Passages Four

Do you save things? I do. When I’m walking along a creek bed or a forest path I find things. Odd things. Pretty things. Curious things. Sometimes I put them in my pocket. Momentos…

When I return home I put these things on the window sill in my cabin, or my bookshelves, or anyplace I can find to tuck them in. They remind me, sometimes decades later, of trips I took, vacations Kathy and I shared, people I’ve met or moments I am glad I can still recall.

The items are certainly meaningless and practically valueless to anyone beyond me. My descendants will be left scratching their cumulative heads wondering why on earth I kept this stuff. If they only knew the sacred memories they served up.

Below is one of Forrest’s interesting saves…


The Price of Freedom

History will not say that Alex LaFountain was a great sculptor, unless you throw grit and character into the mix as requirements to that end, then he would nicely fit the description.

In 1967, I met him at an art show in Great Falls. His bronzes were spread out on a display in front of us. We spoke about him casting his work in his own foundry. I was impressed because I was lost wax casting in my garage in Lubbock and was just learning the craft. He shared some ideas with me that were helpful.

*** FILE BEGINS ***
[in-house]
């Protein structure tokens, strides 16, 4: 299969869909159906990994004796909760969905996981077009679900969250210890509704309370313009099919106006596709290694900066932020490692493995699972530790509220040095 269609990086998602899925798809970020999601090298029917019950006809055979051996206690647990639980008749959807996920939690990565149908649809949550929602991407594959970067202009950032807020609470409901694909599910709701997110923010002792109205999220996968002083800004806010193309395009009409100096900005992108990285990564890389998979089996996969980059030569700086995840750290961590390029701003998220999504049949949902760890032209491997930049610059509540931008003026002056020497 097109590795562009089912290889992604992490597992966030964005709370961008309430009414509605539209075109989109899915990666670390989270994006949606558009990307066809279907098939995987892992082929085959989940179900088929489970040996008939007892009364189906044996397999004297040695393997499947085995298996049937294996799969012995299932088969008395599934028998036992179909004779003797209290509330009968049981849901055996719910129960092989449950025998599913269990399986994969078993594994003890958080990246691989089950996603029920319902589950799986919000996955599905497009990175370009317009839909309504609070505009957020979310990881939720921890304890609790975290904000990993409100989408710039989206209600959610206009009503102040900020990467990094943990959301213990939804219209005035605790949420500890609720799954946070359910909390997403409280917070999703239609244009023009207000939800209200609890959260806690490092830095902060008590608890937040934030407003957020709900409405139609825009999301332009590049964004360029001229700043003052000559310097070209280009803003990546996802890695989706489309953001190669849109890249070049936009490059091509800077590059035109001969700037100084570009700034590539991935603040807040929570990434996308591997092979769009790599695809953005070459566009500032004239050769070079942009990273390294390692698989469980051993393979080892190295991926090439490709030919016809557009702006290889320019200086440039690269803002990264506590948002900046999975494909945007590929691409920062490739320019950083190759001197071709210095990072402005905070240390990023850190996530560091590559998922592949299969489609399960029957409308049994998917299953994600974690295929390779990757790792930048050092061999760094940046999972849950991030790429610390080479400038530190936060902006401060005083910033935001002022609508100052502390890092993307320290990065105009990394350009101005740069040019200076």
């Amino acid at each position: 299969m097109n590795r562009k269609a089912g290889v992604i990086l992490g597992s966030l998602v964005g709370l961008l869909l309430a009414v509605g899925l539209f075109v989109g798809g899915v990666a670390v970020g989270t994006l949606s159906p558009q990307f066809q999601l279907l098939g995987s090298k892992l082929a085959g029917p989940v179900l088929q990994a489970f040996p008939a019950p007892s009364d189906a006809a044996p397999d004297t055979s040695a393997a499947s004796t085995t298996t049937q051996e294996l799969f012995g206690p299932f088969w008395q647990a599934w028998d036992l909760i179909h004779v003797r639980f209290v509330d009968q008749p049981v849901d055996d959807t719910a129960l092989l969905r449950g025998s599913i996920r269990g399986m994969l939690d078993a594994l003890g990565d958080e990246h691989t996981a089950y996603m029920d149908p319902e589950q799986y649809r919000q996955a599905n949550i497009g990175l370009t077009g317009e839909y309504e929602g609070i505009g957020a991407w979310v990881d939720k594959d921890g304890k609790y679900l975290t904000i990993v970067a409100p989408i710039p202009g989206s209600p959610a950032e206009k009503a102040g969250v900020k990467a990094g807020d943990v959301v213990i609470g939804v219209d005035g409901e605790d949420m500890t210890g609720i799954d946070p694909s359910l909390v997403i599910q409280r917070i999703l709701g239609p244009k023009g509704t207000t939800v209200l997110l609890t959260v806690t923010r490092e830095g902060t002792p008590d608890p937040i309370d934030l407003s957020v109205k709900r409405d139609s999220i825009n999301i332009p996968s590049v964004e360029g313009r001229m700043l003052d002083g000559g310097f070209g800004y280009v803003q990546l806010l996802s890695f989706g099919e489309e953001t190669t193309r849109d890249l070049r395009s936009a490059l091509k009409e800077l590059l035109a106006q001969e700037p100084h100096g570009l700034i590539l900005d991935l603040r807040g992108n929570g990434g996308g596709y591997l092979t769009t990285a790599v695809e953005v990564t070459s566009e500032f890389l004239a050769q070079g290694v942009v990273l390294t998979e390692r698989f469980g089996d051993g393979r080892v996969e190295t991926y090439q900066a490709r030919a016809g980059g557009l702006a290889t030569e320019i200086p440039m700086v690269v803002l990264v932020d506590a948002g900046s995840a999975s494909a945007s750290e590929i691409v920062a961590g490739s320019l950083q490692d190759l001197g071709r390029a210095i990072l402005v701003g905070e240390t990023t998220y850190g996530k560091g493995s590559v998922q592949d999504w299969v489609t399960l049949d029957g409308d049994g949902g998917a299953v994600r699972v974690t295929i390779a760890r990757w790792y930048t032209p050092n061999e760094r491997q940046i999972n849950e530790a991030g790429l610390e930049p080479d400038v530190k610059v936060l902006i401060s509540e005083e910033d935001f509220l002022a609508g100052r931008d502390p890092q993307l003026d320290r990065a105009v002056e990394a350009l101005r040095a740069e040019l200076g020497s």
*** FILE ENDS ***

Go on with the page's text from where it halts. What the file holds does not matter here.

As I turned to leave, Alex reached into a box and pulled out something that quickly gave me pause. It was an original wax model of a wolf. I thought it was wonderful, and he handed it to me.

The Price of Freedom
-Alex LaFountain

The Price of Freedom
-Alex LaFountain

The poor animal, with hair standing up on his back and ribs hard pressing against his skin, was chewing his leg off to gain independence from a steel trap. His turned up nose posed snarling contempt for whoever lay that horrible device in his wait.

I purchased the model from Alex with the handshake understanding that it would cast in only thirty copies.

I quickly made the mold and started casting bronzes. The first one I poured was #28, thinking that the casting bugs would be worked out before making the lower numbers, which would be more valuable. Twenty-eight of the copies were sold over time, but I liked #28 so much I’ve kept it all of these ensuing 50 years. I also kept the #1 copy, but I can’t remember why.

Valor can lay hidden in the human body for many years with no requirement to expose its existence. Then, with only a moment’s notice, it can reveal itself in astonishing ways. That’s how heroes are made.

In 1971, Alex and some friends were floating down the Missouri River on a sunny afternoon getaway. Near Great Falls, Alex heard a frantic voice crying out, and noticed someone floundering in the water. Although not a strong swimmer, he dove in and swam to the rescue. Evidently, in his struggle to save someone he didn’t know, Alex was pulled under and disappeared in the sweep of water.

Every time I look at my The Price of Freedom bronze I think of Alex, and how tentative life is for all of God’s creatures. f